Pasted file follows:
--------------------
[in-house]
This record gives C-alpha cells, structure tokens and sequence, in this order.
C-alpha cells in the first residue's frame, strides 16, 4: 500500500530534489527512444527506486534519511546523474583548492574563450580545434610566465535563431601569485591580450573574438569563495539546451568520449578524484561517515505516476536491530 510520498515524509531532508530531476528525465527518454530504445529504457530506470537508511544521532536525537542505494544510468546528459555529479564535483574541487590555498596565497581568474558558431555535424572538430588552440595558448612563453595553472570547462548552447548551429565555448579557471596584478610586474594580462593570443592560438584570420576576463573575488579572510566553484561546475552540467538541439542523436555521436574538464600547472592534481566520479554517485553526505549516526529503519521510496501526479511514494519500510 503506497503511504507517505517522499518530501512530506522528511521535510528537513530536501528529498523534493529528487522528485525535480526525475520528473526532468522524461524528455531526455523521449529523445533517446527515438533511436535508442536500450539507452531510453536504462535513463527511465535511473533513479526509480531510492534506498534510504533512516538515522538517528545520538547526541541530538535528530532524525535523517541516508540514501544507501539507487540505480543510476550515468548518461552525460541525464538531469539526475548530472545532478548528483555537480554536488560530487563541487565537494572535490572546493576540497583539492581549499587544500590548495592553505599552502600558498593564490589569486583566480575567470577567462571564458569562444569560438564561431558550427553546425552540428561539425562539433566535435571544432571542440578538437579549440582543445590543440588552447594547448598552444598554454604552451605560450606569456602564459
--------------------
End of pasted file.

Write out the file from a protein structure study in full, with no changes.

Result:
[in-house]
This record gives C-alpha cells, structure tokens and sequence, in this order.
C-alpha cells in the first residue's frame, strides 16, 4: 500500500530534489527512444527506486534519511546523474583548492574563450580545434610566465535563431601569485591580450573574438569563495539546451568520449578524484561517515505516476536491530 510520498515524509531532508530531476528525465527518454530504445529504457530506470537508511544521532536525537542505494544510468546528459555529479564535483574541487590555498596565497581568474558558431555535424572538430588552440595558448612563453595553472570547462548552447548551429565555448579557471596584478610586474594580462593570443592560438584570420576576463573575488579572510566553484561546475552540467538541439542523436555521436574538464600547472592534481566520479554517485553526505549516526529503519521510496501526479511514494519500510 503506497503511504507517505517522499518530501512530506522528511521535510528537513530536501528529498523534493529528487522528485525535480526525475520528473526532468522524461524528455531526455523521449529523445533517446527515438533511436535508442536500450539507452531510453536504462535513463527511465535511473533513479526509480531510492534506498534510504533512516538515522538517528545520538547526541541530538535528530532524525535523517541516508540514501544507501539507487540505480543510476550515468548518461552525460541525464538531469539526475548530472545532478548528483555537480554536488560530487563541487565537494572535490572546493576540497583539492581549499587544500590548495592553505599552502600558498593564490589569486583566480575567470577567462571564458569562444569560438564561431558550427553546425552540428561539425562539433566535435571544432571542440578538437579549440582543445590543440588552447594547448598552444598554454604552451605560450606569456602564459